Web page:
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Daily Tracking: Staying On Top of My Writing Life

The writing calendar I devised for my final semester. Earlier versions were similar, with more time spent reading the texts assigned for the semester.

One of the way’s I’ve used to track my writing–as a general source of information for me, and as a self-monitoring device–has been using a daily/weekly schedule. (See graphic at right.) This was especially effective during the MFA years, specifically the final year, because I had an idea–after the first residency semester–the amount of time I needed to cover all of the bases of the MFA writing life: writing, reading, critiquing, planning, etc.

(You can read a few of the earlier posts on tracking the writing life: I wrote three posts, in relatively quick succession, HERE, HERE, and HERE.)

Simply put, I devised a schedule of necessary activities by dividing available time into blocks and each time block was dedicated to one of the ongoing tasks I needed to accomplish. As the week went by, I checked off the completion boxes beside each scheduled activity. It was a more-rigid method of tracking my progress than just using a “to do” list, but it had built-in flexibility. If I missed time to blog on Monday morning, I could make up for it later. If I wrote more than three hours on Tuesday afternoon, I could check off additional boxes and move things around. Thursday (not pictured) was a “free day” where I could make up for having lost a day to substitute teaching or, if I had kept up with the schedule, I could head out to Anna Maria Island, take the kayak for a spin, or throw my arm out casting unappealing bait into Sarasota Bay.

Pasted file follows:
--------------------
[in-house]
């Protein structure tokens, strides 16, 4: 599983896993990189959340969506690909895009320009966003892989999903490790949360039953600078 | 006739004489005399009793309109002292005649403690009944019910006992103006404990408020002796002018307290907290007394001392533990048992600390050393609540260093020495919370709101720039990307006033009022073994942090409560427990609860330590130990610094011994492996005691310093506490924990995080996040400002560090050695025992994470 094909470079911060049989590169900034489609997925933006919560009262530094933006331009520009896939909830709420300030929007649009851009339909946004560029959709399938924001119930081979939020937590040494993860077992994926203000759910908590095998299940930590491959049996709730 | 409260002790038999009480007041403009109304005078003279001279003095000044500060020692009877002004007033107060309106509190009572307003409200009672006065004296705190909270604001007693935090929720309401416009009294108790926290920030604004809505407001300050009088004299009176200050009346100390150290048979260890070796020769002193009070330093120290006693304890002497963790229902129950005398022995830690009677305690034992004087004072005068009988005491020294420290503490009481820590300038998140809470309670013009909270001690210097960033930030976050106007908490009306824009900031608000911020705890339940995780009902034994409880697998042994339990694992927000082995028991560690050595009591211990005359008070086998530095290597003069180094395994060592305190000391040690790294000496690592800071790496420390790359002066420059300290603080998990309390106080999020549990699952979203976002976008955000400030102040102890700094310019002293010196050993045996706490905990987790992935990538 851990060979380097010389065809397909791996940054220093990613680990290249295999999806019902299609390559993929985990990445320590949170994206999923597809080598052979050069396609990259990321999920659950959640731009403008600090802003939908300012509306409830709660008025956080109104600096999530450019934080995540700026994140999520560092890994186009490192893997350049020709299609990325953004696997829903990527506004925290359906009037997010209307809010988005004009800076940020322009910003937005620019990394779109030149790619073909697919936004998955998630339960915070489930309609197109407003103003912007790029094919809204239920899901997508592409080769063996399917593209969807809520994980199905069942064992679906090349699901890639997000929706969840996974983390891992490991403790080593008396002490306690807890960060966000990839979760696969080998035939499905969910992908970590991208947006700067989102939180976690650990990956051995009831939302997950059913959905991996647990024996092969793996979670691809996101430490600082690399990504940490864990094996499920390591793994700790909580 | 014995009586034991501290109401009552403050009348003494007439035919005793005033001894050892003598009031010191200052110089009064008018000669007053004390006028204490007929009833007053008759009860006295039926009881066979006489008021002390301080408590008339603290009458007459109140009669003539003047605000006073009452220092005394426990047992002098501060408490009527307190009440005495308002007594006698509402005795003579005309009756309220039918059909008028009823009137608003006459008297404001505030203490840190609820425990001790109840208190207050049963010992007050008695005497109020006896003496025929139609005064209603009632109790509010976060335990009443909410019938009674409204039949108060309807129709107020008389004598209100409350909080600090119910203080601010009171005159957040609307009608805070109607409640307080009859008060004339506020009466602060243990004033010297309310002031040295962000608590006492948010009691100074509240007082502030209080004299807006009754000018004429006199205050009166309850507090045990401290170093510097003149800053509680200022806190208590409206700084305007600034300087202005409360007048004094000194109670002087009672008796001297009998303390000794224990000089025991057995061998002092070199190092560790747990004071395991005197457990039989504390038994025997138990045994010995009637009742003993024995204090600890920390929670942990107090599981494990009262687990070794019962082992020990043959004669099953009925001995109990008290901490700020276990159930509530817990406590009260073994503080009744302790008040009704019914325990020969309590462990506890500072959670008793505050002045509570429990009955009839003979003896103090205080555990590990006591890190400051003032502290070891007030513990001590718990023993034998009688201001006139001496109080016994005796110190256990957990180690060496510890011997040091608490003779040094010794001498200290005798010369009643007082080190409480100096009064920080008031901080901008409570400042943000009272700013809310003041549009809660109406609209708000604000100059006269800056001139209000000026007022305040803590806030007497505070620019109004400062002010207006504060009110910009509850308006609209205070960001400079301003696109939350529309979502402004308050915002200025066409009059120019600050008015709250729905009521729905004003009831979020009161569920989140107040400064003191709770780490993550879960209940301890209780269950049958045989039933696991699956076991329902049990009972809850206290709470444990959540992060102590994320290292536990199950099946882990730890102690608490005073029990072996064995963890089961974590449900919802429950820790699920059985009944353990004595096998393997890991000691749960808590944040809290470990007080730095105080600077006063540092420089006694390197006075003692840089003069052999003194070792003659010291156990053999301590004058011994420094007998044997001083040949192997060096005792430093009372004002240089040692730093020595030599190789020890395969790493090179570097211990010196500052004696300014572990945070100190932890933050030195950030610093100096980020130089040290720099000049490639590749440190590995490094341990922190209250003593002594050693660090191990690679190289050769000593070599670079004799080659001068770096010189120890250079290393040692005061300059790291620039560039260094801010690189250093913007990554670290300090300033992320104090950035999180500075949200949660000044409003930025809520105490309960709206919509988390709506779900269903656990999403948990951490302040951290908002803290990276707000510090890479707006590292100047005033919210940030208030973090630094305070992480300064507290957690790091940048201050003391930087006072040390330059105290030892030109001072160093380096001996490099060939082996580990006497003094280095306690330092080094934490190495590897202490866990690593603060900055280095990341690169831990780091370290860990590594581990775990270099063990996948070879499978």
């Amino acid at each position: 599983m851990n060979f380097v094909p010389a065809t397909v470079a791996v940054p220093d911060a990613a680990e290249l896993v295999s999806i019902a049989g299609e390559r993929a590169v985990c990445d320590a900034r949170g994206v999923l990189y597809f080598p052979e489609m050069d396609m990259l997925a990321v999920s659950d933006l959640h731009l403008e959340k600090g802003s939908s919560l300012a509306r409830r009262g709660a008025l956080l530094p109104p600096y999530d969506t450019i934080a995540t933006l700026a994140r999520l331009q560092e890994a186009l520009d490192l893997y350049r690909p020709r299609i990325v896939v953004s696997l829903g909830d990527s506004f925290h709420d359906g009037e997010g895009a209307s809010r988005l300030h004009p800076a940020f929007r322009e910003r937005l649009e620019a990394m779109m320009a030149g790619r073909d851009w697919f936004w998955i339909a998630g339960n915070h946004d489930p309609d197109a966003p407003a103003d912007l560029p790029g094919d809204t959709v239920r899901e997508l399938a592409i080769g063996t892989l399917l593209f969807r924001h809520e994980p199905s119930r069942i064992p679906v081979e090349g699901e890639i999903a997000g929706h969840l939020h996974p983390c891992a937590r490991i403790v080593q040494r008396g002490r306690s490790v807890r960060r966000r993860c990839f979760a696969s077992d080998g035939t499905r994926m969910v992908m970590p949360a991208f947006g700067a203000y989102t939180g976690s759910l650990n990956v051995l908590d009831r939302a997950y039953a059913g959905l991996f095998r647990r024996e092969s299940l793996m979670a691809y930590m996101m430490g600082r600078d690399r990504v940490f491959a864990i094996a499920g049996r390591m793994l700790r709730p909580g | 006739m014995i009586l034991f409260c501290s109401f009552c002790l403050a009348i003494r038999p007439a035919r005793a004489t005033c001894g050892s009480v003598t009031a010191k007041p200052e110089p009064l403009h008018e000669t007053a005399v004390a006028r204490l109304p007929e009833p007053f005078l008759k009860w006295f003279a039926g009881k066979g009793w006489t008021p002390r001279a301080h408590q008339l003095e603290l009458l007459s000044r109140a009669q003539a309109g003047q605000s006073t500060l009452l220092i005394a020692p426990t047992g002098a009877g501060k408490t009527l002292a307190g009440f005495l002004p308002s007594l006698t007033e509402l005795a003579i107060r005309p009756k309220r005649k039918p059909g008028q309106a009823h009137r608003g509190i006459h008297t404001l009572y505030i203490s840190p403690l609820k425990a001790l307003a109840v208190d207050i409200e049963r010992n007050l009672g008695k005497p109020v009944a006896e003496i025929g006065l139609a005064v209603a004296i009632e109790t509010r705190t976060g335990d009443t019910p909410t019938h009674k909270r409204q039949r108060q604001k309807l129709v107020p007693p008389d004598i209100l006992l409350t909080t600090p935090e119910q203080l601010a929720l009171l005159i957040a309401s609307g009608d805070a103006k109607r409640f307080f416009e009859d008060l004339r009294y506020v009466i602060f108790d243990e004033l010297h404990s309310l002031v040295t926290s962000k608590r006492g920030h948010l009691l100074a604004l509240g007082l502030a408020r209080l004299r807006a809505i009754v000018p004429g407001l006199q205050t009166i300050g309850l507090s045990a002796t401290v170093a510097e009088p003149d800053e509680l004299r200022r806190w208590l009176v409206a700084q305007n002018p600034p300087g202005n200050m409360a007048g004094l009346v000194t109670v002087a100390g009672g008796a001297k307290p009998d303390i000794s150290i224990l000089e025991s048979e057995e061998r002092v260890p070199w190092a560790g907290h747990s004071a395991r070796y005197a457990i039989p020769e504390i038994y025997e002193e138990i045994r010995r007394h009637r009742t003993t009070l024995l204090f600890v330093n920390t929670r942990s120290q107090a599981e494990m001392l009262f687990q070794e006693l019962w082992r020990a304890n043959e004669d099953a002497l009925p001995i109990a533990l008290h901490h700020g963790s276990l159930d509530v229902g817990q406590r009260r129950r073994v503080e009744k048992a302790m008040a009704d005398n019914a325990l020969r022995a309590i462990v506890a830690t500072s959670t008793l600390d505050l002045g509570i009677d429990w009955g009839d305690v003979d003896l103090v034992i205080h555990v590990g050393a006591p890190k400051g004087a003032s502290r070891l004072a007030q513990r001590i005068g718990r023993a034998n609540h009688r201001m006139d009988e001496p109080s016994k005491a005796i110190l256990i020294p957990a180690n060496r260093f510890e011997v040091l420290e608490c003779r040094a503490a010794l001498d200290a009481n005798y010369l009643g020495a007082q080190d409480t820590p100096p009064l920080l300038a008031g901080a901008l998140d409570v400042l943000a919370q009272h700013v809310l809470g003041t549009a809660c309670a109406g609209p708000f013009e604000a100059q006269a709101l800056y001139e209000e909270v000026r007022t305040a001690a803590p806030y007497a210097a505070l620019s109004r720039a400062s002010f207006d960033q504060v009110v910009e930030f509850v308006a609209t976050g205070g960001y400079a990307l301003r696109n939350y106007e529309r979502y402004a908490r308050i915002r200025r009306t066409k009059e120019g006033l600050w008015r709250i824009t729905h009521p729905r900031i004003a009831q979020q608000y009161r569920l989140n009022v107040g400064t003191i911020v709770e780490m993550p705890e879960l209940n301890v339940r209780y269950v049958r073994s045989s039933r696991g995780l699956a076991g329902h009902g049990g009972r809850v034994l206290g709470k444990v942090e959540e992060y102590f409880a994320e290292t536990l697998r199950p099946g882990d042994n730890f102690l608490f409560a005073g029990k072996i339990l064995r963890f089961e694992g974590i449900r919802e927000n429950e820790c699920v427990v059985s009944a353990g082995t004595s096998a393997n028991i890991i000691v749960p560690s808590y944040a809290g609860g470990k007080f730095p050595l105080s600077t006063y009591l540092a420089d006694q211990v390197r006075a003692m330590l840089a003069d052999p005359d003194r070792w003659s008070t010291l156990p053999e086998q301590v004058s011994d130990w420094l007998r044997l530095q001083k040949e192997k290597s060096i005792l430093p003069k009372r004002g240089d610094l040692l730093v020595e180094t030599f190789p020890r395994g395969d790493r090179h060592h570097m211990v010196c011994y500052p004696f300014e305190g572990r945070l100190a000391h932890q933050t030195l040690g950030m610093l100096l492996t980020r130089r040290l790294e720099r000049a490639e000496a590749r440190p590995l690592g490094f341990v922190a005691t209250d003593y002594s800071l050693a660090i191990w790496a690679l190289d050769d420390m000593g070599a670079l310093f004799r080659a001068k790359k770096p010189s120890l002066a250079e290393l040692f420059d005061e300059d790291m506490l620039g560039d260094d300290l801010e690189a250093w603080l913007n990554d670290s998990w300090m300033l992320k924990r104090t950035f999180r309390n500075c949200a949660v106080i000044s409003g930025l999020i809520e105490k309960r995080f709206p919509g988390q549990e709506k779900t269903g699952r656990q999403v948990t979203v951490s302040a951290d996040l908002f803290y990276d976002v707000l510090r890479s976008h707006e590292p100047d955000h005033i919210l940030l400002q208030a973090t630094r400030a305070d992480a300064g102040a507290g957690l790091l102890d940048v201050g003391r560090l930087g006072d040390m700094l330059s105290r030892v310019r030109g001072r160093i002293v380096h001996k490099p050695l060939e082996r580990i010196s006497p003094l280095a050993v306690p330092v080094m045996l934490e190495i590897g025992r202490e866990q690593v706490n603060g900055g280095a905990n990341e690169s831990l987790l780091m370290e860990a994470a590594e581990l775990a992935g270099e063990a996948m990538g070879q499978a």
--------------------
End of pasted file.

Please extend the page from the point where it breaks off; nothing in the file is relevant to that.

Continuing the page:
The benefit was two-fold: I pre-planned the sorts of things I needed to do, and the time I would need to do them, ahead of time and, more importantly, I could gauge how well my plan was working. (Or, in more corporate lingo, how well I was “working my plan.”) At the end of every week, I could see how successful I had been and if I had maintained a balance attack on the work at hand. I could see, for example, if I’d spent too much time reading and blogging, while neglecting the actual work of writing stories and revising my work.

An alternative method–one I’ve been using since I graduated–is less of a schedule and more like a daily activity sheet. It is a log of activity, not a calendar. The daily sheet is based on my desire to continue a balanced and active creative life, even without the pressure of deadlines and instructor expectations. I came up with several categories that reflect the five areas of emphasis necessary for maintaining a creative rhythm, as described in Todd Henry’s book, The Accidental Creative. (I’ve mentioned that book before, and I’m likely to do so again and again.)

The activity log is a different way to monitor my writing-related activities. Based on the "Five Elements of Creative Rhythm" I designed this to allow more flexibility while still addressing my creative needs.

This activity log contains all of the writing-related (or, creative-related) activities I want to continually address. I have 150 of these sheets bound together and as I make notes on the tracking sheet, I can monitor how often I am addressing each of the areas. Looking back over a week or two at a time, I can see where I’ve made progress and where I’ve neglected my goals. When I notice deficiencies in my work habits, I can make changes to address them.

The activity log method is much less structured than the weekly/daily calendar I used to use. So far, I’ve found the extra “wiggle room” to be a hindrance to staying “on task”. The more structured approach was much more straight forward, even in its rigidity. As the next few months unfold, I hope that the new method will settle in, but, I am open to returning to the calendar method.

There are a number of ways to track your progress, but I do believe it is important to find SOME method that works for you. Making a plan, attempting to accomplish that plan, and tracking the progress is an important part of a sustained, prolific creative life.

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